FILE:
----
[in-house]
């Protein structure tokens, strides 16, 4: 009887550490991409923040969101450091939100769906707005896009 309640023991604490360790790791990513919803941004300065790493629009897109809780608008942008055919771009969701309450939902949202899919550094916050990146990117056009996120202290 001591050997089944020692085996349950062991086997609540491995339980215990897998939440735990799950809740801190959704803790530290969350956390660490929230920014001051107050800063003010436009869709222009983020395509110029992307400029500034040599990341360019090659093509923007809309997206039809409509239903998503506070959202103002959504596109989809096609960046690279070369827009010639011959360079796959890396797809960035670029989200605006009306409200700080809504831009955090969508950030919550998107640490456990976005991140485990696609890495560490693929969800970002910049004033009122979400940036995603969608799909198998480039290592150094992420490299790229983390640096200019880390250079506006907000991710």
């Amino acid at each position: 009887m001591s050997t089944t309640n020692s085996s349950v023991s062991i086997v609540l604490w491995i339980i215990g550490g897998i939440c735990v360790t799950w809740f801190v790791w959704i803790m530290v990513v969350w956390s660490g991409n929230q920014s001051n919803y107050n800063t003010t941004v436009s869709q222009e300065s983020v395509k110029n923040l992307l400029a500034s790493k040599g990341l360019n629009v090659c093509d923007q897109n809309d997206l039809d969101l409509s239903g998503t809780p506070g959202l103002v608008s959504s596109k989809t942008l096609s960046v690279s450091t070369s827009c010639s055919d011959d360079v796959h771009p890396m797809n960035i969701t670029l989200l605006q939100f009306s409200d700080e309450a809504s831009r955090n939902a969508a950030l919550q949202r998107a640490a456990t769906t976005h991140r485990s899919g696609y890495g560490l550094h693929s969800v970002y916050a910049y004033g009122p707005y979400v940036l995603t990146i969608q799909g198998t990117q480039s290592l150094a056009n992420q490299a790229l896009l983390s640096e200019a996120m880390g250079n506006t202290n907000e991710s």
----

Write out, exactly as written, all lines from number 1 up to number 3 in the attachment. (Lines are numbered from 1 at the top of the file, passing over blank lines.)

[in-house]
């Protein structure tokens, strides 16, 4: 009887550490991409923040969101450091939100769906707005896009 309640023991604490360790790791990513919803941004300065790493629009897109809780608008942008055919771009969701309450939902949202899919550094916050990146990117056009996120202290 001591050997089944020692085996349950062991086997609540491995339980215990897998939440735990799950809740801190959704803790530290969350956390660490929230920014001051107050800063003010436009869709222009983020395509110029992307400029500034040599990341360019090659093509923007809309997206039809409509239903998503506070959202103002959504596109989809096609960046690279070369827009010639011959360079796959890396797809960035670029989200605006009306409200700080809504831009955090969508950030919550998107640490456990976005991140485990696609890495560490693929969800970002910049004033009122979400940036995603969608799909198998480039290592150094992420490299790229983390640096200019880390250079506006907000991710």
């Amino acid at each position: 009887m001591s050997t089944t309640n020692s085996s349950v023991s062991i086997v609540l604490w491995i339980i215990g550490g897998i939440c735990v360790t799950w809740f801190v790791w959704i803790m530290v990513v969350w956390s660490g991409n929230q920014s001051n919803y107050n800063t003010t941004v436009s869709q222009e300065s983020v395509k110029n923040l992307l400029a500034s790493k040599g990341l360019n629009v090659c093509d923007q897109n809309d997206l039809d969101l409509s239903g998503t809780p506070g959202l103002v608008s959504s596109k989809t942008l096609s960046v690279s450091t070369s827009c010639s055919d011959d360079v796959h771009p890396m797809n960035i969701t670029l989200l605006q939100f009306s409200d700080e309450a809504s831009r955090n939902a969508a950030l919550q949202r998107a640490a456990t769906t976005h991140r485990s899919g696609y890495g560490l550094h693929s969800v970002y916050a910049y004033g009122p707005y979400v940036l995603t990146i969608q799909g198998t990117q480039s290592l150094a056009n992420q490299a790229l896009l983390s640096e200019a996120m880390g250079n506006t202290n907000e991710s």